Just because you’ve graduated doesn’t mean you should stop learning. And who better to help you learn than Stephen King himself? He is a true storyteller and uses this book to share his expertise and his story on how his writing got to be where it is now. Gia Gallone, a recent graduate from Rowan University with a love for writing, believes this book is a great tool to help anyone looking to strengthen his or her writing. “Stephen King is an amazing writer. If you’re looking for a book to read that will help you enhance your writing abilities, definitely check out this book,” she recommends.
12. Outliers: The Story of Success by Malcolm Gladwell
Malcolm Gladwell believes success is a combination of opportunity and time spent on a task. He is a believer in the 10,000-hour rule: that it takes approximately 10,000 hours to master anything. In his book, Outliers: The Story of Success, Gladwell takes you on a journey through the world of “outliers”—the best and the brightest, the famous and successful. He focuses on what makes these people different. He believes we pay too much attention to what successful people are like, and too little attention to where they are from. This book is a great eye-opener, filled with stories and lessons weaved together into one valuable, interesting book.
13. Put Your Dream to the Test by John C. Maxwell
“What’s the difference between a dreamer and someone who achieves a dream?” Dr. John Maxwell believes you will find the answer to this question after answering ten questions. This book provides you with a step-by-step plan to identify, follow, and eventually reach your dream. This is a perfect book to read after graduating when your dreams and possibilities are endless!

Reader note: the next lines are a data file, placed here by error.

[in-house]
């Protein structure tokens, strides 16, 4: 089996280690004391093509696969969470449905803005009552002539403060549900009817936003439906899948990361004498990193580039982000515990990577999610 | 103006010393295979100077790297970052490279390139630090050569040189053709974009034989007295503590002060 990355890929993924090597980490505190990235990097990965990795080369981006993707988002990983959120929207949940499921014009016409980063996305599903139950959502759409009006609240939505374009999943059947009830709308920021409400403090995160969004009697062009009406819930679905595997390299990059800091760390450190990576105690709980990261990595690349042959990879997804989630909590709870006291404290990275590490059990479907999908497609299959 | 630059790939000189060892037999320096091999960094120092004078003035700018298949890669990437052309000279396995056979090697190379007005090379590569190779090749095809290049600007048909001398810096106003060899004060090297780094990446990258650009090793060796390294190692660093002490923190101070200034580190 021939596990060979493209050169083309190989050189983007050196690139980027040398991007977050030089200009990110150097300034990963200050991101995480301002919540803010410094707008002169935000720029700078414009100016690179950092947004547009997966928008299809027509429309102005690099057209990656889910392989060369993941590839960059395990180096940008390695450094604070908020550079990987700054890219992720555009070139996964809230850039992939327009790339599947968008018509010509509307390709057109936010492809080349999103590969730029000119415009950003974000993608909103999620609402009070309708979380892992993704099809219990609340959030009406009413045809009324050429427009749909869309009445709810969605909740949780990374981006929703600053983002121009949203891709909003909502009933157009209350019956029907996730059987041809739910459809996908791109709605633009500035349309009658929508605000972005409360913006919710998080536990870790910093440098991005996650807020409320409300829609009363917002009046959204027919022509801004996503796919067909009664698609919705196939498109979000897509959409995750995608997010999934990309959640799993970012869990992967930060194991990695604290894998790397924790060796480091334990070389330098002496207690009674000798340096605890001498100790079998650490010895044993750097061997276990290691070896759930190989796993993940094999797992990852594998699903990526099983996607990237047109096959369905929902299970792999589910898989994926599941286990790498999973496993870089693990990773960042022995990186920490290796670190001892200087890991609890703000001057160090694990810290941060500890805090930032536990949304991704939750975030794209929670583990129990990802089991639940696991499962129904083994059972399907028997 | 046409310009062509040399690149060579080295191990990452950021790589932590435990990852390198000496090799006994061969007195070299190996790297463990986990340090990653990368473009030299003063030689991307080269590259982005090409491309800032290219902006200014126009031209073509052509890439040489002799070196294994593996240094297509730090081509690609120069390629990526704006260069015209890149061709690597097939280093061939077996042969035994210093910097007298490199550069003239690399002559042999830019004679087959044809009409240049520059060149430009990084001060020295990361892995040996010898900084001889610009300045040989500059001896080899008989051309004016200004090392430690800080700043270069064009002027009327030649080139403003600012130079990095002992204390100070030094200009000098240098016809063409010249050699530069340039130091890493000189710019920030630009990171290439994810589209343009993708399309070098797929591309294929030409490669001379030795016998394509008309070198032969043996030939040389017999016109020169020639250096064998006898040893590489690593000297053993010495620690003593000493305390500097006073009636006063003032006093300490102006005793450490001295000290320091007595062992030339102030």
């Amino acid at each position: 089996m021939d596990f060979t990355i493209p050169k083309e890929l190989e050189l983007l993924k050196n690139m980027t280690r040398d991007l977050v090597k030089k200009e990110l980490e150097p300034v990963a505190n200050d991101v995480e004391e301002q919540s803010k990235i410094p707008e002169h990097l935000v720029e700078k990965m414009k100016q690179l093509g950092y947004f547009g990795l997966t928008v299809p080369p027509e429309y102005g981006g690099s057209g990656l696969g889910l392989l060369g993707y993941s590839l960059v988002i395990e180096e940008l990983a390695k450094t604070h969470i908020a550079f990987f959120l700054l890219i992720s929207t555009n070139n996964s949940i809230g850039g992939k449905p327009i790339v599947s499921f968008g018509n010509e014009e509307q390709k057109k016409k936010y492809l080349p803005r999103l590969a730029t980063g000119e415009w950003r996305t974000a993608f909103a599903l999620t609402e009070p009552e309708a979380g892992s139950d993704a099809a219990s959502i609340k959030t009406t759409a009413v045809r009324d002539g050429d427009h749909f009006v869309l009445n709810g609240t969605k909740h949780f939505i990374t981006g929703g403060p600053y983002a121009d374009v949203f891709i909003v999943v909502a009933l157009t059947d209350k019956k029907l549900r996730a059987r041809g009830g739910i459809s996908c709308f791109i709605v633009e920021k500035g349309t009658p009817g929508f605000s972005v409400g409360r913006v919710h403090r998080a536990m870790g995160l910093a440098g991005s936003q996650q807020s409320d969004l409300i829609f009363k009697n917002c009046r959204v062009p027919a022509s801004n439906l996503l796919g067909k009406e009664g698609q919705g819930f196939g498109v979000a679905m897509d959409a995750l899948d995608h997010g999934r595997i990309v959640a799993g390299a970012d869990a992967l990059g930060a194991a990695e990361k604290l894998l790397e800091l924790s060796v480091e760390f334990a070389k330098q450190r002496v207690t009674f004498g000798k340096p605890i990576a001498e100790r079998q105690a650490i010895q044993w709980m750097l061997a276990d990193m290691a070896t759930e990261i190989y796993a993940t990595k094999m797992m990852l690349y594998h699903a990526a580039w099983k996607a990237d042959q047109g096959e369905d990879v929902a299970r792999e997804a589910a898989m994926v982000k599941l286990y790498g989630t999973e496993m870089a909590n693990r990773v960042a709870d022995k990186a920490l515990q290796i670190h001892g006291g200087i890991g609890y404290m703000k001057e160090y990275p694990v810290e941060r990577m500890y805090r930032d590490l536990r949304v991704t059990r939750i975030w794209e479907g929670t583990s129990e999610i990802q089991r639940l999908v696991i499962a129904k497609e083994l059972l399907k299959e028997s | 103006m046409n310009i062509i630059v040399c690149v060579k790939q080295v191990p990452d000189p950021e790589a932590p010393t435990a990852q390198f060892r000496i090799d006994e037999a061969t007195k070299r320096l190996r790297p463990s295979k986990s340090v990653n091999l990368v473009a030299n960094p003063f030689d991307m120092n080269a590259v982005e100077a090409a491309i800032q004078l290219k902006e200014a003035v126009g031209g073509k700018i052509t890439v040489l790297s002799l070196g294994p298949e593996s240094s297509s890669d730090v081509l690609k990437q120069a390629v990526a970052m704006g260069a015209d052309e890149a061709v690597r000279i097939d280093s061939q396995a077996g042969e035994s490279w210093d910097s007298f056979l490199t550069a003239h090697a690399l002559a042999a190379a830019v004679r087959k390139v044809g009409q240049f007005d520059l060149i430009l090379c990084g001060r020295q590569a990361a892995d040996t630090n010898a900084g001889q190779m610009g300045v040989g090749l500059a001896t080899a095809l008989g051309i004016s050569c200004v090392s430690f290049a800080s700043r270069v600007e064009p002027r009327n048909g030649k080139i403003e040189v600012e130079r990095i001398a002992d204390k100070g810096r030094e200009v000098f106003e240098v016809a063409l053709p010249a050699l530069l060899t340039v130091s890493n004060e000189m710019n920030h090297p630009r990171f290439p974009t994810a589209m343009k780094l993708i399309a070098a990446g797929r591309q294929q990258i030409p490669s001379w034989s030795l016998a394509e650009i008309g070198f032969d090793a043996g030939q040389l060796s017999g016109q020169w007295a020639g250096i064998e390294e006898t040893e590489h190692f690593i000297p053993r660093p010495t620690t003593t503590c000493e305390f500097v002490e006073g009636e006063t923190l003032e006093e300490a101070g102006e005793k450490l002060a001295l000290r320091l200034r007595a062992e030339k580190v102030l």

14. Life After College: The Complete Guide to Getting What You Want by Jenny Blake
Life After College serves as a guide written specifically for recent grads and young professionals. Jenny Blake, popular blogger and life coach, uses a combination of anecdotes, insight and inspirational quotes to help readers focus on the big picture of many different aspects of life: work, money, home, friends & family, organization, dating & relationships, health, fun, relaxation and personal growth. This read will leave you feeling confident, inspired and ready to take action toward building the life you want. You’ll be embarking on your big post-college journey in no time with this manual by your side.
15. How to Cook Everything by Mark Bittman
Remember when we mentioned it’s no longer acceptable to make dinner in your microwave? Well, with that being said, now is a great time to invest in a handful of cookbooks. Pinterest is a great tool to use for finding recipes, but having cookbooks at home will help you improve your cooking abilities even further. Bittman has a whole series of How to Cook Everything books with over 4,000 recipes, ranging from holiday recipes, easy weekend recipes, vegetarian recipes and quick and simple recipes. Check them out!
16. The Money Book for the Young, Fabulous and Broke by Suze Orman
Last, but certainly not least, every graduette needs to manage her finances… or lack thereof. You know all those money-related topics we all try our best to avoid thinking about: credit card debt, student loans, credit scores and insurance? Well, get ready to face it head-on. The Money Book for the Young, Fabulous and Broke is a great guide to read when you don’t know where to begin when it comes to budgeting, personal finances and every other not-so-popular money topic.
Spend some time this summer reading these books and you’ll be a real-world pro in no time! We promise.